Saturday, March 30, 2024

How to think about AI if you don't know about AI

So many people worry about artificial intelligence. the central worry, for many people is if the AI can reach general levels of consciousness. I think the worry about this is the general lack of a good metaphor for understanding what we're looking at.

 Generally people don't have a good way to understand what AI is and how software production is being part of this process. In fact, there is a very simple way.  

This paper 

or this you-tube video 

Introduce the work of a group that has trained pigeons to look for and identify cancerous breast tissue.

Briefly, they place a pigeon in front of a screen. The pigeon is shown a scan of breast tissue that may be cancerous. The pigeon pecks on two buttons: one labeled "cancerous" and the other labeled "not cancerous."

If the pigeon is correct, it receives food; if not, it receives none. The pigeons quickly learn to be about 80% accurate in identifying cancerous material, which isn't quite as accurate as a human but not bad from 48 images. However, when their scores are combined, the final system is not more accurate than a clinician.

This is quite amusing, except if we substitute AI for pigeons, it becomes quite miraculous, and we should expect AI to replace human clinicians soon.

The difference between artificial intelligence and pigeons becomes apparent when working with pigeons. You realize that much of the real magic lies in how you present images to the pigeons. It is this data preparation that allows the pigeon brain or AI to process the information. By manipulating digital information correctly, we can make the job of the pigeon or AI easier or harder.

Pigeons are tetrachromats, meaning they have four types of cone cells in their retinas that allow them to see a range of colors. However, their color perception is thought to be most sensitive in the short-wavelength (blue) and medium-wavelength (green) regions of the spectrum. They may have difficulty distinguishing between certain colors, particularly those in the red-orange range. Therefore, by applying some Photoshop filters to the original images from the paper, we could make the pigeon's job easier, quicker, and more accurate. More example 

If you were a a doctor whose job it was to look at pictures of biopsies of cancerous cells all day you might wonder if your job is at risk. I think most people at this point would wonder who is looking after the pigeons, since they aren't doing the actual work.  

Well, this is similar for AI. We have data centers burning electricity and people looking after the machines in the data centers. Would a group of dedicated pigeon fanciers be any more different or expensive? Sure, we could put them into remote data centers, hide them away from the public eye, but you would still have to charge for the energy (seed) and staff time. Given how good we are at growing broiler chickens in factory farms, you do wonder which would have the economic edge Datacenter/pigeon centre.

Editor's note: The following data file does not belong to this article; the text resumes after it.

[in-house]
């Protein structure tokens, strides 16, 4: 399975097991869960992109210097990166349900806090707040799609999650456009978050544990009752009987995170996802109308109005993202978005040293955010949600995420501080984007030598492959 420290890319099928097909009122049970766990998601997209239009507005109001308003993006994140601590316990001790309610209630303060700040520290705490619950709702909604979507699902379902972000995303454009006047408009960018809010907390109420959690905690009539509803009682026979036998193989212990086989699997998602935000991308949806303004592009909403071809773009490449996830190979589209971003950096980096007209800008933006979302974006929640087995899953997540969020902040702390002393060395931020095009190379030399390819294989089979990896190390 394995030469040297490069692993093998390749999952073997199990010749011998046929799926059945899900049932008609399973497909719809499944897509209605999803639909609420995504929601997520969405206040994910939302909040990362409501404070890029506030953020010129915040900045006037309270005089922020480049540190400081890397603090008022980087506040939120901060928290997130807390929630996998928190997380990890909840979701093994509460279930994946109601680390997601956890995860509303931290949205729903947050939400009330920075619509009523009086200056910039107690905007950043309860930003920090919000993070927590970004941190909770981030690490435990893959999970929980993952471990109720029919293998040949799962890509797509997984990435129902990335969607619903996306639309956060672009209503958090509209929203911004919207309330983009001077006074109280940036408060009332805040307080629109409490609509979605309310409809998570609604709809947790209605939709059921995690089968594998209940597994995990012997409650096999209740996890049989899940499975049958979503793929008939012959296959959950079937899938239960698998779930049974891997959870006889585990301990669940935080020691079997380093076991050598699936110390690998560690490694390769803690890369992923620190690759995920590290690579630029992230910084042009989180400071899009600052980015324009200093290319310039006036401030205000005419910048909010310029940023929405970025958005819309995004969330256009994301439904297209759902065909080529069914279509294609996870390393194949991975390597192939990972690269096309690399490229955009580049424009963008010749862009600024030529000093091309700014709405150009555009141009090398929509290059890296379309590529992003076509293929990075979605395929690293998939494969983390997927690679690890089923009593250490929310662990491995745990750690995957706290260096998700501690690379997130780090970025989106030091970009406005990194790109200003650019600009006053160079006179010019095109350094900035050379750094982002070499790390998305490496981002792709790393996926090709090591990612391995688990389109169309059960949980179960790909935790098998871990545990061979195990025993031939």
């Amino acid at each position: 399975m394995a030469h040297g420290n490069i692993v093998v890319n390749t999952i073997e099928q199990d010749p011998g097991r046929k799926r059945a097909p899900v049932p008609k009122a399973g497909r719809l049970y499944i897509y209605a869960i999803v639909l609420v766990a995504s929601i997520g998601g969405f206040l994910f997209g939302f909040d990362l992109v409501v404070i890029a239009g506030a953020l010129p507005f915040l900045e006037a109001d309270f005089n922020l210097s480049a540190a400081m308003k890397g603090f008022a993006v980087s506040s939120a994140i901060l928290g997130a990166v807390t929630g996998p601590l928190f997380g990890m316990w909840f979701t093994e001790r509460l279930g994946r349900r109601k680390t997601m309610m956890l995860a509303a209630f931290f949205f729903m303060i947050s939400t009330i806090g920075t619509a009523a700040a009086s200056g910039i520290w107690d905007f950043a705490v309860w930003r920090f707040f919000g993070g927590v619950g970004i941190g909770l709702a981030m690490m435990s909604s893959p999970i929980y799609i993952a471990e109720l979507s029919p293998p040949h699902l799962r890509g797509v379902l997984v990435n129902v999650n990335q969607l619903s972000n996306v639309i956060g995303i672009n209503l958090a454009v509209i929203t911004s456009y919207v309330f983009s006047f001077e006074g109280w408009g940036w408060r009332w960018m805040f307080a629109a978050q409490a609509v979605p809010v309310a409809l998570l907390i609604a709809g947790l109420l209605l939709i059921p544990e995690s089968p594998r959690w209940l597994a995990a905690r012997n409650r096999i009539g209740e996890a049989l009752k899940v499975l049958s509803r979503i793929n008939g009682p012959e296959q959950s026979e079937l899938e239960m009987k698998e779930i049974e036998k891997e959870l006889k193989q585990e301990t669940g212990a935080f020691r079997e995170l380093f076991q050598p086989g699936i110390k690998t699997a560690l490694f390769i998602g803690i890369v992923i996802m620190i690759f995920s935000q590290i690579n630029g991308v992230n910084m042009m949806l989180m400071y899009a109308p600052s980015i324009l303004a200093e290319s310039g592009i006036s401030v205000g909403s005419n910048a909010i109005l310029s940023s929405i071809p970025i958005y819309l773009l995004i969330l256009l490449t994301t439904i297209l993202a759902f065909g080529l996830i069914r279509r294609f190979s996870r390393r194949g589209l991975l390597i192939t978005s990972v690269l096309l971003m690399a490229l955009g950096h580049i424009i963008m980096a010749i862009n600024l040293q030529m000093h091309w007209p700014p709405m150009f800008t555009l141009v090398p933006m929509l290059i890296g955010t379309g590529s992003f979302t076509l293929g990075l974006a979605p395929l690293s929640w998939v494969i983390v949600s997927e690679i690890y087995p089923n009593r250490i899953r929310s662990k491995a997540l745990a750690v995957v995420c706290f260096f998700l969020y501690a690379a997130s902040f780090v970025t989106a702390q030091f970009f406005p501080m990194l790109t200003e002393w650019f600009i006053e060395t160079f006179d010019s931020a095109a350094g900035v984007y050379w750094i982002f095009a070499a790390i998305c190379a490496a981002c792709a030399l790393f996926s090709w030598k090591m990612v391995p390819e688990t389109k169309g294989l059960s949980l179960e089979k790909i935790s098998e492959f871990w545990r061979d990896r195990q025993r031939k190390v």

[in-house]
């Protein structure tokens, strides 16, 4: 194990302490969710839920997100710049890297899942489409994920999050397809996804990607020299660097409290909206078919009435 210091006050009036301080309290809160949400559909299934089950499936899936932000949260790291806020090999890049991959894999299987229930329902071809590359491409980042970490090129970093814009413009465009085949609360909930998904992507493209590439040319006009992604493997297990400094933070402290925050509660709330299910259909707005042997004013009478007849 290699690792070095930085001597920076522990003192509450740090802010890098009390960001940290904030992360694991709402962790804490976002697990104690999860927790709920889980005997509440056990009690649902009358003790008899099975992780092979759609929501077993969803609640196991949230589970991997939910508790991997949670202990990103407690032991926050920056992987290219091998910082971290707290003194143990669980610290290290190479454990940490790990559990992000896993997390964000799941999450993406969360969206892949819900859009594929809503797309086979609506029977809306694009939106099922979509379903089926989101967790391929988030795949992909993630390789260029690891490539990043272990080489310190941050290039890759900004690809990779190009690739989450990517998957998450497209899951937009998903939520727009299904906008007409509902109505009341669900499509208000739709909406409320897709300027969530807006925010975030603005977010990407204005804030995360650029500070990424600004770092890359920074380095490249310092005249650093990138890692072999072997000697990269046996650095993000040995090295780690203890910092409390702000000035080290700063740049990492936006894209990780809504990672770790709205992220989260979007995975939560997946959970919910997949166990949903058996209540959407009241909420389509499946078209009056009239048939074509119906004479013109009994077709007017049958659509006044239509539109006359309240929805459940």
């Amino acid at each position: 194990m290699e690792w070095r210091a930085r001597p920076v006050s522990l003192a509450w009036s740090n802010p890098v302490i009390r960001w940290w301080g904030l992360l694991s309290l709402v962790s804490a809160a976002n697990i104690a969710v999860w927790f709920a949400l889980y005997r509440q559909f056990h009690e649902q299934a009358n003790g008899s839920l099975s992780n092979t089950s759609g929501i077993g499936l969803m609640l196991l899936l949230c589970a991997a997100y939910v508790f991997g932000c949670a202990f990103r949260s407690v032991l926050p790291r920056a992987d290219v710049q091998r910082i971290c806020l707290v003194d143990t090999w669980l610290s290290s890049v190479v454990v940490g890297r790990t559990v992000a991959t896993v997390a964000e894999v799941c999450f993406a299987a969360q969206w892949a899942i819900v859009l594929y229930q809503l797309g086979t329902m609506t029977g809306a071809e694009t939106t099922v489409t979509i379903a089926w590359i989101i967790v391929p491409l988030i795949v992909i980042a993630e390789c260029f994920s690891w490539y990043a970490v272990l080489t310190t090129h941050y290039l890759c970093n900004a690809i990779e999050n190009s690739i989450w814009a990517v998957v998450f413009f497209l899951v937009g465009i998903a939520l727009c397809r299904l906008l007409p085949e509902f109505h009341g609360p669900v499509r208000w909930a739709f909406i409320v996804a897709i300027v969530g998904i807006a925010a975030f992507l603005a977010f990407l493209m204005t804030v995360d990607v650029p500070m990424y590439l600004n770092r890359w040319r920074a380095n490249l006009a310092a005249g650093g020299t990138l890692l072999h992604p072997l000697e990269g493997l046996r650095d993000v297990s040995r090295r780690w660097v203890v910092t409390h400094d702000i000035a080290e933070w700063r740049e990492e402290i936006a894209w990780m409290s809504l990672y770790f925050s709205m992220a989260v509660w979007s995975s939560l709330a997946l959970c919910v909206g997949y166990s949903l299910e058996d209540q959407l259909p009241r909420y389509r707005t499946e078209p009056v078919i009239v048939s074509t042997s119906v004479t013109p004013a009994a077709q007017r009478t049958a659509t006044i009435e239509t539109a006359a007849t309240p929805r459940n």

Most of what AI  work does involves figuring out how to present the world to pigeons or AI and getting them to press the right button for the right data.

For example, we could train pigeons to reviewcollege resumes for graduate applicants. the applications would be converted to images and then pigeons peck on a button labeled 'make offer' or 'don't make offer' based on previous data. So saving time and money. 

Could we build Pigeon ChatGPT?

There's nothing in principle stopping someone from building a pigeon version of ChatGPT. However, it might require more than one pigeon. The key area is how to present the pigeons with the text. Using something like a Word Embedding (Word2Vec) would be necessary to convert text into picture elements along with the pigeon equivalent for an attention mechanism. The key part is presenting the neural network or pigeon with clear information.

So, could our PigeonGPT achieve general consciousness? Perhaps if we had a thousand pigeons sitting together, each with different screens performing different sub-elements, would it create a 'mind'? If you're not worried about a PigeonGPT then why should you be about a neural network? 

Monday, June 20, 2022

How to make a simple animated chart in plotly with Python ( and pywebio)

data = [[1, 11], [2, 12], [3, 8], [4,14],[5,15]]

whole = [ ]
for t in range(1,len(data)) :
print(t, data[t])
for k in range(0,t+1):
#print( [k] + data[k] )
whole.append( [t] + data[k] )

# Create the pandas DataFrame
df = pd.DataFrame(whole, columns=['INDX', 'N', 'Intergrated'])

fig = go.Figure( px.line(df, x='N', y='Intergrated', animation_frame='INDX') )

html = fig.to_html(include_plotlyjs="require", full_html=False)

So if you want to make a simple animated chart. 

Thursday, April 1, 2021

Why dyslexics make good coders | BCS

The worst three terms in my entire academic life are coming to an end. All the video recording backed up by more face-to-face workshops and seminars is finally giving way to having some time to think again.